The use of as a framework for the consideration of development began in the early 1990s and has continued into the present century. Dynamic systems theory stresses nonlinear connections (e.g., between earlier and later social assertiveness) and the capacity of a system to reorganize as a phase shift that is stage-like in nature. Another useful concept for developmentalists is the attractor state, a condition (such as teething or stranger anxiety) that helps to determine apparently unrelated behaviors as well as related ones. Dynamic systems theory has been applied extensively to the study of motor development; the theory also has strong associations with some of Bowlby's views about attachment systems. Dynamic systems theory also relates to the concept of the transactional process, a mutually interactive process in which children and parents simultaneously influence each other, producing developmental change in both over time.
Modern cognitive development has integrated the considerations of and the psychology of into the interpretation and modeling of development. Specifically, showed that the successive levels or stages of cognitive development are associated with increasing processing efficiency and capacity. These increases explain differences between stages, progression to higher stages, and individual differences of children who are the same-age and of the same grade-level. However, other theories have moved away from Piagetian stage theories, and are influenced by accounts of information processing, which posit that development is guided by innate evolutionarily-specified and content-specific information processing mechanisms.
was a Russian theorist from the Soviet era, who posited that children learn through hands-on experience and social interactions with members of his/her culture. Unlike Piaget, he claimed that timely and sensitive intervention by adults when a child is on the edge of learning a new task (called the "zone of proximal development") could help children learn new tasks. This adult role is often referred to as the skilled "master," whereas the child is considered the learning apprentice through an educational process often termed "" Martin Hill stated that "The world of reality does not apply to the mind of a child." This technique is called "scaffolding," because it builds upon knowledge children already have with new knowledge that adults can help the child learn. Vygotsky was strongly focused on the role of culture in determining the child's pattern of development, arguing that development moves from the social level to the individual level. In other words, Vygotsky claimed that psychology should focus on the progress of human consciousness through the relationship of an individual and their environment. He felt that if scholars continued to disregard this connection, then this disregard would inhibit the full comprehension of the human consciousness.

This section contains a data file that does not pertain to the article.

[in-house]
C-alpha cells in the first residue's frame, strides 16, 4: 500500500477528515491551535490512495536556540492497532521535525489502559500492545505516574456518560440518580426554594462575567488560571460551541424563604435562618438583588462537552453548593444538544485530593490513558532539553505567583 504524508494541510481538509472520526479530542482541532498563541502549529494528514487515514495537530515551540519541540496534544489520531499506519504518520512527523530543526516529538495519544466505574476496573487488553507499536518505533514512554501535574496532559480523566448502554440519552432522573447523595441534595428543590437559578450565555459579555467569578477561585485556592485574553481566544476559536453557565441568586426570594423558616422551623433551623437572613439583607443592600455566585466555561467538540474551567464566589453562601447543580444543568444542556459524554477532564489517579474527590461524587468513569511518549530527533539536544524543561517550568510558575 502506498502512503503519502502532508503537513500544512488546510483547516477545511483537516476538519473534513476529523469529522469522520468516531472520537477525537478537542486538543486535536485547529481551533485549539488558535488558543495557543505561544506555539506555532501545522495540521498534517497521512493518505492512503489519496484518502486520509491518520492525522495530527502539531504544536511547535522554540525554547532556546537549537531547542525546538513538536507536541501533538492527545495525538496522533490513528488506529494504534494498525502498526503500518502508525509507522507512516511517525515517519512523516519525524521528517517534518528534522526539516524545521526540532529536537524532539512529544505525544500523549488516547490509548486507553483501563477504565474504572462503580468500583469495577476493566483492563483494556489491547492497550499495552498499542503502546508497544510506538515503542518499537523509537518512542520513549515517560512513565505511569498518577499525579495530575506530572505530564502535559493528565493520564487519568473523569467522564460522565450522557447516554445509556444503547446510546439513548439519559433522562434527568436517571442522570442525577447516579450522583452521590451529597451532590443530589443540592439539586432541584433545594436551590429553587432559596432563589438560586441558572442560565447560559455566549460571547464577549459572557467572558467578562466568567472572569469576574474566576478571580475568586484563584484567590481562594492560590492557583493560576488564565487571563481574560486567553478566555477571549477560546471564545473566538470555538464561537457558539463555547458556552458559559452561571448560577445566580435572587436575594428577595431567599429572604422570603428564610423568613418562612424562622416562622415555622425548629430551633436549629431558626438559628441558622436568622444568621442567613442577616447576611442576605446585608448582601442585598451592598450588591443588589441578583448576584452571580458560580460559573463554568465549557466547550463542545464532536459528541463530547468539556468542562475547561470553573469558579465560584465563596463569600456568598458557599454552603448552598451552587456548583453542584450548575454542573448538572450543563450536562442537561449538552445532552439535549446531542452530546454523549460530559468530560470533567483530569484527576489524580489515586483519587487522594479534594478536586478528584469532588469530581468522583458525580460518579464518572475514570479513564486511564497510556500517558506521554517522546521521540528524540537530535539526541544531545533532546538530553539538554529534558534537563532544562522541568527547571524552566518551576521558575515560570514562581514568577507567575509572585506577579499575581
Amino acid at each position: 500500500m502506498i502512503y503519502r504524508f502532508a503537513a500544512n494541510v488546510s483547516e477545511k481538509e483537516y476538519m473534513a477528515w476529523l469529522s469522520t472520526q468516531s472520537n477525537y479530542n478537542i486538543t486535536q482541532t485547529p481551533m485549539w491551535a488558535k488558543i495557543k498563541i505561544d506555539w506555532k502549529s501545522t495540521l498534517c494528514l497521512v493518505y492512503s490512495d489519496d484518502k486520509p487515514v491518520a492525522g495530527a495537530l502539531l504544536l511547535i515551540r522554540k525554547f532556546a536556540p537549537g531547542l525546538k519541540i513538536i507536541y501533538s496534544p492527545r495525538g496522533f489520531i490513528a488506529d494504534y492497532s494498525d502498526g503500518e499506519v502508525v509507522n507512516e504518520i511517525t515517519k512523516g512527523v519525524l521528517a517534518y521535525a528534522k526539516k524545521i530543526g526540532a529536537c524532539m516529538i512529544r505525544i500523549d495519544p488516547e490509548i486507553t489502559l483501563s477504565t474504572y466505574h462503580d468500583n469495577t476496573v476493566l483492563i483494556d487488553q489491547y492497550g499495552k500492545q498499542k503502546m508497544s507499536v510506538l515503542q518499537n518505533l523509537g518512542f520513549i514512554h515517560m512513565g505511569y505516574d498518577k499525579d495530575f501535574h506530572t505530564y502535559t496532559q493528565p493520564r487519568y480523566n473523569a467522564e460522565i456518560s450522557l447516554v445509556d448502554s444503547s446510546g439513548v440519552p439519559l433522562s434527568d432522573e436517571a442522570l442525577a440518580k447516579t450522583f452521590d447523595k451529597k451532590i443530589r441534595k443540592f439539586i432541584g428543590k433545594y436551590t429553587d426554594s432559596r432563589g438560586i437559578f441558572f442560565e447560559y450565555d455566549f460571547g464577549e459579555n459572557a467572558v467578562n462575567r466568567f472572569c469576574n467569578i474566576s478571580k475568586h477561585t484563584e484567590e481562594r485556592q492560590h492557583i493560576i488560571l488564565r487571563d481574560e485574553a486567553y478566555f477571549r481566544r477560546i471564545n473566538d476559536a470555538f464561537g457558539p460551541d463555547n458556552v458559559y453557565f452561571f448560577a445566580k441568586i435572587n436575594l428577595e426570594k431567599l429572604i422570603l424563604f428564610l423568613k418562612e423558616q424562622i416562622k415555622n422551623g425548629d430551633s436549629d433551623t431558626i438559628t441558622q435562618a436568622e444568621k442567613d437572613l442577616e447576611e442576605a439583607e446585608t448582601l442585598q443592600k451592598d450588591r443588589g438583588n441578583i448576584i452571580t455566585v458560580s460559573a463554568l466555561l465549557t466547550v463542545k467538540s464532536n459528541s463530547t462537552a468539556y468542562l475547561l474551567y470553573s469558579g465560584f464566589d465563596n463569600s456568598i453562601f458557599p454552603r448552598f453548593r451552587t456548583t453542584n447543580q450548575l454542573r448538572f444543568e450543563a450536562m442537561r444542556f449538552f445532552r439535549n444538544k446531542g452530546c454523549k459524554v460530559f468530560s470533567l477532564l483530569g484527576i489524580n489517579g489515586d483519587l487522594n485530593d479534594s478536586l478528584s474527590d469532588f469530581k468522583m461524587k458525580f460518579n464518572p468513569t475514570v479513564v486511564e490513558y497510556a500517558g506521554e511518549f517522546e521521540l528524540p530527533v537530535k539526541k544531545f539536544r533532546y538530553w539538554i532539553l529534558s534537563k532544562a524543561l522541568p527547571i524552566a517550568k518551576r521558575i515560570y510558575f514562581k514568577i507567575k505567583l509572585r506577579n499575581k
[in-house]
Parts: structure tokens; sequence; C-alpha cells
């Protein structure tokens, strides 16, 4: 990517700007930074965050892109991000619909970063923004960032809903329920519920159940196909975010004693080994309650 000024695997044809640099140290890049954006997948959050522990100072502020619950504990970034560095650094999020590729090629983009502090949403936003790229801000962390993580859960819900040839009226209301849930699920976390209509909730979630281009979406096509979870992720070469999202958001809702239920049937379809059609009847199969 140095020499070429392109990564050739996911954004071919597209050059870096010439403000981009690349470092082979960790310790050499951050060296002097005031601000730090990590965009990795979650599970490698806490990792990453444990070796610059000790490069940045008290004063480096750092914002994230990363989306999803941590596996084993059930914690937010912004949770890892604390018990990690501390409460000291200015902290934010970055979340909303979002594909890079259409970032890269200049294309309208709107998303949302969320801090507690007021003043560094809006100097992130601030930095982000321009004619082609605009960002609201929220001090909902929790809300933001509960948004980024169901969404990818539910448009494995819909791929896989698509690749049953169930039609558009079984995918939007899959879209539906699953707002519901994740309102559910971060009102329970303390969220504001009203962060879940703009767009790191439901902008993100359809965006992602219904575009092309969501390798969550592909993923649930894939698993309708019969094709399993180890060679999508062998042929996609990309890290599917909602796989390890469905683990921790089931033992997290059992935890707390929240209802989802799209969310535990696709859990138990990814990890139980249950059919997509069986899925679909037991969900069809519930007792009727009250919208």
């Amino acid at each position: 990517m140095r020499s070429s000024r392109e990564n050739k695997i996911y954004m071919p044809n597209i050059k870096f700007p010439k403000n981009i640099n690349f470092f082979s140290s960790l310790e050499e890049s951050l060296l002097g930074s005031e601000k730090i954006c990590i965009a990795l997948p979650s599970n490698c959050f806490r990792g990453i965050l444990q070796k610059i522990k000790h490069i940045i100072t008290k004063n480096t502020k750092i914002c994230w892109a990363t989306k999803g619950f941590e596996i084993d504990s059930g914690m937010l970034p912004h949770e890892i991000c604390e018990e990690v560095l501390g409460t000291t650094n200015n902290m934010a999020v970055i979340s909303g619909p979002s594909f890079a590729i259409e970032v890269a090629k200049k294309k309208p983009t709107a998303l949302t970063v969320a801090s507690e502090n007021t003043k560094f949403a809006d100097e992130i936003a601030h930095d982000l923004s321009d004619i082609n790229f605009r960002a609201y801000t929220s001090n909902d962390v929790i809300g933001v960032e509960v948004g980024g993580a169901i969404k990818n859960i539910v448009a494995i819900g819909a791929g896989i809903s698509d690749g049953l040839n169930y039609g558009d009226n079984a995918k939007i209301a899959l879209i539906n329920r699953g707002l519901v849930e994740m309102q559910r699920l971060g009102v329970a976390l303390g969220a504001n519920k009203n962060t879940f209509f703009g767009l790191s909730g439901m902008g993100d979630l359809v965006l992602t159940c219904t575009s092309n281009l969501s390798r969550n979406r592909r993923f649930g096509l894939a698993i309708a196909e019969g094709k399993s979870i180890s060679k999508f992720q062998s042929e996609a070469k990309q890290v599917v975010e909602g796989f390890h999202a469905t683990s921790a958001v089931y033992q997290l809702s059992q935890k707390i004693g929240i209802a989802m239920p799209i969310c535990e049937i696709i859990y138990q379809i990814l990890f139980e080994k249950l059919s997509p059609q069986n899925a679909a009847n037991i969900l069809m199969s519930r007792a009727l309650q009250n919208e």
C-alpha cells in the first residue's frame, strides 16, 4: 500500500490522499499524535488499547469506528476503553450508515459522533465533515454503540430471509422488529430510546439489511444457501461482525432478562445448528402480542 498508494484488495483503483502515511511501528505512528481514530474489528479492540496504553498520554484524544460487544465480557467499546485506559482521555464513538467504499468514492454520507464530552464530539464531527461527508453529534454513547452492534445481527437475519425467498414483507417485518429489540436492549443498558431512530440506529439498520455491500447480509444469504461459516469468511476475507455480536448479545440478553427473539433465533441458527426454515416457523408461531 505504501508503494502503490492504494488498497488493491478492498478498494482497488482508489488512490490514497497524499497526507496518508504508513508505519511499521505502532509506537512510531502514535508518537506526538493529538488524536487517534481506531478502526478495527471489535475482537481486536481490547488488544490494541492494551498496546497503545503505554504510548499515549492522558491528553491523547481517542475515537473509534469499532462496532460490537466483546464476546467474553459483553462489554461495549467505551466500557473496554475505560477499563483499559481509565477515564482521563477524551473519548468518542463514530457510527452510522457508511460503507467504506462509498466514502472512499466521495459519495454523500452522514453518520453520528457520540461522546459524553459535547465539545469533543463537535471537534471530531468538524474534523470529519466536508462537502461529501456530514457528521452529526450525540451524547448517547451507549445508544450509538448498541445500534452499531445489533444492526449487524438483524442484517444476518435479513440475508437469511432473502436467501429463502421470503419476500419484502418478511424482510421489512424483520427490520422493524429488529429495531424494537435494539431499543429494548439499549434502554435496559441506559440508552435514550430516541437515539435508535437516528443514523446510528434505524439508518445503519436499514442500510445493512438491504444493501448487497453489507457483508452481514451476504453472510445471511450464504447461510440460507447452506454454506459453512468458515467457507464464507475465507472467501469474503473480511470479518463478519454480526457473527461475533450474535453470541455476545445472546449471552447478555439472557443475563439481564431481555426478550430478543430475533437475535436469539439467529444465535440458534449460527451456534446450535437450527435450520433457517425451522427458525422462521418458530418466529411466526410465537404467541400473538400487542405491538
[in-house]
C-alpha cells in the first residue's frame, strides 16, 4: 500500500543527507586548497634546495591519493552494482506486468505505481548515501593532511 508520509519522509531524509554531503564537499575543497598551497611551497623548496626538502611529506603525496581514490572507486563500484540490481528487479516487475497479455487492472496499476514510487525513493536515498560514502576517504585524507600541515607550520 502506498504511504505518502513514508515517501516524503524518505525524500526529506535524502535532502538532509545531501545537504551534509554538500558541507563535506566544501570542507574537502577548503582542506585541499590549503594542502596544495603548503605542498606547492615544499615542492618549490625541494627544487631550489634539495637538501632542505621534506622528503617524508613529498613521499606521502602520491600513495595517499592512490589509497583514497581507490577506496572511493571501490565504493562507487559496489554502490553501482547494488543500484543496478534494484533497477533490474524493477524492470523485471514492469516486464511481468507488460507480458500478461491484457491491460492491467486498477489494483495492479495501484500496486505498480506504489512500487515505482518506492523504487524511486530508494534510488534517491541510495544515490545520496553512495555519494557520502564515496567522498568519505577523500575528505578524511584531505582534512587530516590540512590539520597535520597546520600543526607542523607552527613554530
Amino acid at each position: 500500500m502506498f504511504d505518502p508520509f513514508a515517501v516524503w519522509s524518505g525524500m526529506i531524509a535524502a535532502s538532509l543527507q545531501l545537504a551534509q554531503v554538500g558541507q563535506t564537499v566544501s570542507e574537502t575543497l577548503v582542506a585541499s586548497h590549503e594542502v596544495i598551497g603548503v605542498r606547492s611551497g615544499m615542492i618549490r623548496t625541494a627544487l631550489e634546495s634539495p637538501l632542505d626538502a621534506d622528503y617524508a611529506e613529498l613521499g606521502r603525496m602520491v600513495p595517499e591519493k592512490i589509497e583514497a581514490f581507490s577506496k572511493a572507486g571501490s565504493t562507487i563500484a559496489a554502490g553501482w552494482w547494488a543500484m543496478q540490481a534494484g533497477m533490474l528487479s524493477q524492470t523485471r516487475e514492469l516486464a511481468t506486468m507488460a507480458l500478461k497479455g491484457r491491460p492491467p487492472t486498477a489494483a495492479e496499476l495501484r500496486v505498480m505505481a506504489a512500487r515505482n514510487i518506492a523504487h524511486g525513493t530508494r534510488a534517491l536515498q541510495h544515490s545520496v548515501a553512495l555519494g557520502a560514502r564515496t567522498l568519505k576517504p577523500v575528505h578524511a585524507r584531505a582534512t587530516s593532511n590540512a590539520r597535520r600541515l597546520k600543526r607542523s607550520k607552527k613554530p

Theories of development are very essential since they help to describe the processes through which individuals go through so as to become adults. In this paper, I have explained how Bandura in his social learning theory, Piaget in his cognitive theory and Eric Erickson in his psychosocial theory have explained the process of development of the child through to the adult stage.
Child Development: Growth Stages, Tips & Advice | Parents
Another difference shown by these theories is how they describe the development process. Psychosocial theory explains that the development of the individual is continuous and progressive. According to social learning theory and cognitive theories, the process of development of the child is discontinuous.
Child Development and Early Learning - Transforming …
The rise in crime, drug and alcohol abuse, gang violence, teen parenthood, and suicide in Western society has also caused a rise in concern over morality and moral development. Parents and teachers want to know how to raise moral children, and they turn to moral development theorists to find answers. Freudian personality theories became more widely known to the Western public in the 1960s and were understood to imply that repression of a child's natural drives would lead to neuroses. Many parents and teachers were therefore afraid to their children, and permissiveness became the rule. Cognitive development theories did little to change things, as they focus on reasoning and disregard behavior. Behaviorist theories, with their complete denial of free will in moral decision-making, are unattractive to many and require precise, dedicated, behavior modification techniques.